Written by Marc Antonio Pritchett (Newest member of our team of Artistic Directors)

This is an unprecedented time. The ongoing pandemic has brought with it an unimaginable tragedy and suffering, but it has also brought to light the very real effects of disparity in our country. Simply glance at the chart below (or any from a trustworthy source) and it is crystal clear why black and brown communities have been hit so hard by Covid-19.

Graph that show that families of color have as little as 1/10th the net worth of white families in America.

This virus has laid bare a cancer that has been eating away at our world since the dawn of civilization. Resource disparity is the river from which all the streams of inequality flow. This problem is far beyond the scope of a theatre company to address directly but even the mightiest of engineering achievements began with a small-scale proof of concept. It is our goal to become that proof of concept.

In truth, our response to these issues began before the list was even created. It started with our company coming to grips with its own failings and seeking a way to do better. The EDI Committee was formed in 2016 by Kimberly Atkinson and Amir Levi. Among their many achievements was the creation of We The People which launched on September 11, 2017. Still going strong, this brave program of political action theatre continues to elevate the stories of the underserved members of our community while simultaneously raising money for the charities that serve them. In 2018, our programming began to better reflect our community through the increased diversity of our producers, writers, and directors, as well as our artistic leadership. Our will to keep up the momentum was followed in 2019 by another diverse season and the election of Vanessa Stewart to our team of Artistic Directors. The combination of Aviva Pressman, Adriana Colon and Vanessa Stewart represented the first time in history our artistic leadership was entirely female. This was followed up with what would have been our Jubilee season, and if not for the shut down, we would have presented our most diverse season ever. In 2020, I became the first black person to hold the title of artistic director since Gerald McClanahan finished his term in 2003. While our history of diversity issues is undeniable, an objective assessment of our evolution in recent years demonstrates that we have indeed changed course and more importantly, we have demonstrated the will and discipline to stay on that course.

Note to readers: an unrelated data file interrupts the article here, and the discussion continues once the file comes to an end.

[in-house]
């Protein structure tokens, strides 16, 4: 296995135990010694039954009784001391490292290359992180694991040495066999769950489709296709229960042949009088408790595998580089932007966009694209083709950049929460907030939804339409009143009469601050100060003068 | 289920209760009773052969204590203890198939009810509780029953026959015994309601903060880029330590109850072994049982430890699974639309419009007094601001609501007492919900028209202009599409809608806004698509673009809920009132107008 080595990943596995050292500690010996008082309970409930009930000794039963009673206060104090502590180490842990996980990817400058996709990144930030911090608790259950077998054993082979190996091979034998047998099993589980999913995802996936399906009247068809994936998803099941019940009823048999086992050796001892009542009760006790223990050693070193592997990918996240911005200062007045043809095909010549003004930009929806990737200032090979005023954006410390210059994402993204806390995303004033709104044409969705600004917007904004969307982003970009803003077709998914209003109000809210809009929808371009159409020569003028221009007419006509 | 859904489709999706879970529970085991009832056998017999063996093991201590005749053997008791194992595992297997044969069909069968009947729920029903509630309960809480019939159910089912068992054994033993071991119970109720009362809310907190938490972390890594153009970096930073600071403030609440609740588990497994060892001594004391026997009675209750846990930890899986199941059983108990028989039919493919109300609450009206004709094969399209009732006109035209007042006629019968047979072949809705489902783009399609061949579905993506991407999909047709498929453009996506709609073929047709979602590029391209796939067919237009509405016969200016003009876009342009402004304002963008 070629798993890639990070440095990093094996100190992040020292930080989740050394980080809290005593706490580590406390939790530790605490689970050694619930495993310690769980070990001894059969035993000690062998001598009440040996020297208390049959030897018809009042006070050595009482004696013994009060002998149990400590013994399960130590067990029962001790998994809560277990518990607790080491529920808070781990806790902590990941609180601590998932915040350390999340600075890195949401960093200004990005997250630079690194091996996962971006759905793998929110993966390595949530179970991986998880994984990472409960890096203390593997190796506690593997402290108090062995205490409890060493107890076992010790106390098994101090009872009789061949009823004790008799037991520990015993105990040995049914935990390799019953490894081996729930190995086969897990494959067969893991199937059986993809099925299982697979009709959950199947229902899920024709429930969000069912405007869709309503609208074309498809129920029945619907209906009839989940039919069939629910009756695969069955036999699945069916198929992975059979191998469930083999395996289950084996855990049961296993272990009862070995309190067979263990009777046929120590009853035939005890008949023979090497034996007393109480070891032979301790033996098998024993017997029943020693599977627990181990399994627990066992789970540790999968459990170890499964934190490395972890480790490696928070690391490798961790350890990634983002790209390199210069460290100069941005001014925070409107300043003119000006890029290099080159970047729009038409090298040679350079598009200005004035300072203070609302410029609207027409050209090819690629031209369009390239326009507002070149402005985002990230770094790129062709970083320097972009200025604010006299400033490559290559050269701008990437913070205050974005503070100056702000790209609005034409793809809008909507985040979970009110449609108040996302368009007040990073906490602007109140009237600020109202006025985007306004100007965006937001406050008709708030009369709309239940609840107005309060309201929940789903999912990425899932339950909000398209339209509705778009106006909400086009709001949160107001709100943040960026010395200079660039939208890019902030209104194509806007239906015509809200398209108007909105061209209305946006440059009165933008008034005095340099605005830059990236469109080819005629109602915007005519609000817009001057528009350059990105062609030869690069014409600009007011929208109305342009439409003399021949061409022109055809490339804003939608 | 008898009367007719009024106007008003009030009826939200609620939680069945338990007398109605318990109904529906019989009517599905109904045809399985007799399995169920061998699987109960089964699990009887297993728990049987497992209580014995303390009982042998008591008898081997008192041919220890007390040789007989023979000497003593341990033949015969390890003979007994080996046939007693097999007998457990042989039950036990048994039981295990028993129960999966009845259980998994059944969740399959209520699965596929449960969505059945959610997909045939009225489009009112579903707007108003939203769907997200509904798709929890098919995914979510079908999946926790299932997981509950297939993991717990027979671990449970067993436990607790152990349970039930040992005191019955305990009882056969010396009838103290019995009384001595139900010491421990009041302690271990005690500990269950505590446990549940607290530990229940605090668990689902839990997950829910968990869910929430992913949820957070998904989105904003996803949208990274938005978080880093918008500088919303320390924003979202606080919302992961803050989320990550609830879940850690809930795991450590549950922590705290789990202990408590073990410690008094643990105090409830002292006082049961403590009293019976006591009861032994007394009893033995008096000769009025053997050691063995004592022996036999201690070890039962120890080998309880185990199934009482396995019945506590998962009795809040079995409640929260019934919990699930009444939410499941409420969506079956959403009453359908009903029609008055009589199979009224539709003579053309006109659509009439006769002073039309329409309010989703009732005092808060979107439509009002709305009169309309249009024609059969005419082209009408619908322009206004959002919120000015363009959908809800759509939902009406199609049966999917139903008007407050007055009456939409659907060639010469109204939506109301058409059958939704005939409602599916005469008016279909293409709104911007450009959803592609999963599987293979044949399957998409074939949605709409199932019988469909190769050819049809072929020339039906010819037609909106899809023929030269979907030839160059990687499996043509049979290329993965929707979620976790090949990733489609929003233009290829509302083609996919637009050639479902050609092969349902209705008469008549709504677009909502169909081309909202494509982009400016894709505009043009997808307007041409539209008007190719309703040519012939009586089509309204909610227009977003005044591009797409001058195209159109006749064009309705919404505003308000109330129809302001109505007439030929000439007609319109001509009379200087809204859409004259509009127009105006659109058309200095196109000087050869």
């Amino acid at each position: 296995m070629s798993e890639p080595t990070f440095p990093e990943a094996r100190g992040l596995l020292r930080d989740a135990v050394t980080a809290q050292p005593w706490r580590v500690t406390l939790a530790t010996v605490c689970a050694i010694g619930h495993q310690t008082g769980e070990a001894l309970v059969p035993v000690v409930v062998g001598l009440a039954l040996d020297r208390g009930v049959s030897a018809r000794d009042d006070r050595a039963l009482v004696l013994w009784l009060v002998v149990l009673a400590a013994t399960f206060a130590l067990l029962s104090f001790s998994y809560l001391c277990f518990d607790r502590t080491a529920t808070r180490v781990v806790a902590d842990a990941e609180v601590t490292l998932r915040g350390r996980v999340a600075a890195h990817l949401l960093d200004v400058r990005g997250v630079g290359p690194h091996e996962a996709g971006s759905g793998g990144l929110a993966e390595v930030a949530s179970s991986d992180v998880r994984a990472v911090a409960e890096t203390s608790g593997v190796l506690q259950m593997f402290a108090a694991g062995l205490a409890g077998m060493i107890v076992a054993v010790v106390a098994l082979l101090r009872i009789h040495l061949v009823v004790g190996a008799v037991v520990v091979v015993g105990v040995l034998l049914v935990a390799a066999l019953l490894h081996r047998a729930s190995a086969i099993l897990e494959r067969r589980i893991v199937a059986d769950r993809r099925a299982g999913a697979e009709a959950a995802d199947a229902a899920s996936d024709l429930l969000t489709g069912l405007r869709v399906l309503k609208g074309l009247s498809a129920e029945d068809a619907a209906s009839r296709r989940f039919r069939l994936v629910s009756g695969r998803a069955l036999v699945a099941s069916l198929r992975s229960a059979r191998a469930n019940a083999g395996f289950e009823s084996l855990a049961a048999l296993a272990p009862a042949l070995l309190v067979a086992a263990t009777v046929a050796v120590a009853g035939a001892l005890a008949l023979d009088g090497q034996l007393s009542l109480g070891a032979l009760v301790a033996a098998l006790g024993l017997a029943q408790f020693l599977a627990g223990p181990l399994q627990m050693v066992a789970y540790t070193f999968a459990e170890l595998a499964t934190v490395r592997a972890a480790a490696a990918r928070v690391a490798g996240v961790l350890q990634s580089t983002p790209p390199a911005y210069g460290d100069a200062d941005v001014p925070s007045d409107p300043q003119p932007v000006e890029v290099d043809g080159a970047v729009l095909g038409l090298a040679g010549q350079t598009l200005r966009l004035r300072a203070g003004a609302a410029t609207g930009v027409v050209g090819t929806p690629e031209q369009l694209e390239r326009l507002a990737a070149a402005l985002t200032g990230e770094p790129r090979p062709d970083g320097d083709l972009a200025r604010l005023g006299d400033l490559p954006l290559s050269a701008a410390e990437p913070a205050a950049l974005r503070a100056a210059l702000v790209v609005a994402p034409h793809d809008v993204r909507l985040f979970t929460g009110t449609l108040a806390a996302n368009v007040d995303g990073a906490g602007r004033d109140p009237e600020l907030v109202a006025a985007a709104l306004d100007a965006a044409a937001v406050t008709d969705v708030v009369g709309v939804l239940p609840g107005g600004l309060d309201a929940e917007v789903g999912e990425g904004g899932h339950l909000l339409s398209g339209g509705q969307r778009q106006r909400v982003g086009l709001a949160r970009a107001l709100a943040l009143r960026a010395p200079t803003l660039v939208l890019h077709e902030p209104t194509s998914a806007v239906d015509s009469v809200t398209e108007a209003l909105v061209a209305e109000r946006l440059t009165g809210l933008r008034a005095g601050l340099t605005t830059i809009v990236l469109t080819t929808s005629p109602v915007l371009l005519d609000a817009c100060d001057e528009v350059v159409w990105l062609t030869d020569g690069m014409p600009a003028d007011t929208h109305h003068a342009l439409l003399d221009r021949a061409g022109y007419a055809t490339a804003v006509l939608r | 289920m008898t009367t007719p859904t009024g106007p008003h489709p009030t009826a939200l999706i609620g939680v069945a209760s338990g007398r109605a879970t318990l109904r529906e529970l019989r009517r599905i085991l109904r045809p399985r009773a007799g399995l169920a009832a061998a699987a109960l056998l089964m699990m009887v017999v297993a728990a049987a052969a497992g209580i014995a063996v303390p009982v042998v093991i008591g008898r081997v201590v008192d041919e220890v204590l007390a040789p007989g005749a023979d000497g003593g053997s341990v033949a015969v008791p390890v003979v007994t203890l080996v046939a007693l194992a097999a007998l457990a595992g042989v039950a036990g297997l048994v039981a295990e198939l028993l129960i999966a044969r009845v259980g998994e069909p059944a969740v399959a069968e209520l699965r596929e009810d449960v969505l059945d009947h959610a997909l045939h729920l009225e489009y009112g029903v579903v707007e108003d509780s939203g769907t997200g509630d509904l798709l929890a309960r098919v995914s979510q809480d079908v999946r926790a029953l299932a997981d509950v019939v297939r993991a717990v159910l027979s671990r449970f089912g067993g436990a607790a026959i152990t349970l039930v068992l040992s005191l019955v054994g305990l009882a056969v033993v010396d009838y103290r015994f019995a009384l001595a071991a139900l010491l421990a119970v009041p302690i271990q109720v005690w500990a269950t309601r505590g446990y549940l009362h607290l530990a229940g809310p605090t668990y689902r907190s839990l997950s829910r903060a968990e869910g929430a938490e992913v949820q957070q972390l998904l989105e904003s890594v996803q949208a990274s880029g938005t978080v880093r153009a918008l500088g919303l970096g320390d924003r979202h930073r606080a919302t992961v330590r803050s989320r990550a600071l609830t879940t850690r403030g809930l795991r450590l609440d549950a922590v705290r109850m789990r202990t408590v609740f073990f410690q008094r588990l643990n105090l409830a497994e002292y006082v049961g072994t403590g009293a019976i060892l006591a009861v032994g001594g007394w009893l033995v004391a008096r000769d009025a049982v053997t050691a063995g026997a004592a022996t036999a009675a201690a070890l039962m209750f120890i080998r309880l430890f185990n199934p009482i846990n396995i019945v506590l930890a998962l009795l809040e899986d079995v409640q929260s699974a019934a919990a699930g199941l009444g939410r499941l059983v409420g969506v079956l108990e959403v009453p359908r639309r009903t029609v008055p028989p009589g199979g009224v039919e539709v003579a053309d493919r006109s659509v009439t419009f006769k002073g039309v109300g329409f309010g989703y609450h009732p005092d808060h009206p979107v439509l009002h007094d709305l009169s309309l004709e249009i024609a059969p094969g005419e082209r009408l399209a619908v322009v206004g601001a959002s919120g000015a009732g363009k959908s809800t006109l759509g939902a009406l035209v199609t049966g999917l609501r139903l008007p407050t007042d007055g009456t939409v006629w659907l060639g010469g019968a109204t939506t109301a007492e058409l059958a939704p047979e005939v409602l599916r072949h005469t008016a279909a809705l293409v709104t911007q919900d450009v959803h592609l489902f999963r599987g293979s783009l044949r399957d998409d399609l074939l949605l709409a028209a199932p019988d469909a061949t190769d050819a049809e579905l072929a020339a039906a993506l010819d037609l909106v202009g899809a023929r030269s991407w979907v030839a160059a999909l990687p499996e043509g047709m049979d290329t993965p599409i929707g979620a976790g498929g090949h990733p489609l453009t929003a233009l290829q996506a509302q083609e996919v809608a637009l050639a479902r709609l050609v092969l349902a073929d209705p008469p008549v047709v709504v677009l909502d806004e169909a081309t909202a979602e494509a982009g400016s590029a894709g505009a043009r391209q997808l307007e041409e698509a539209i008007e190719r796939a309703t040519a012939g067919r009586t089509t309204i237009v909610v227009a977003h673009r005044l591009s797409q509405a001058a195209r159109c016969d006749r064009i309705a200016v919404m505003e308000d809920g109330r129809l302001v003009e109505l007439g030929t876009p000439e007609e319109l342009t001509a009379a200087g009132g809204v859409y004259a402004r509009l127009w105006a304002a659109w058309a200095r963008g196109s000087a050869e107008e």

As mentioned above, the pandemic has brought to light the crippling impact of disparity. Black and brown people are dying at an alarming rate because we have been unfairly denied access to health care. Our upward mobility has been so unjustly stifled that the majority of us are forced into jobs that place us directly in the path of this virus. This system was not created with us in mind, and until the powers that be accept that and take the necessary steps to change it, things will only get worse.

To make matters worse, the increase in divisive politics has created a world in which organizations are so concerned with being called out or “cancelled” that they have lost sight of what they are actually fighting for. This has created an environment where any initiative that departs from the norm, no matter how logically sound, is viewed with suspicion. We all feel immense pressure to play defense, to react to the outrage of the day, to follow, or else. Social justice does many things, but I think we can all agree that it does not do nuance. Maybe this is the time to change that.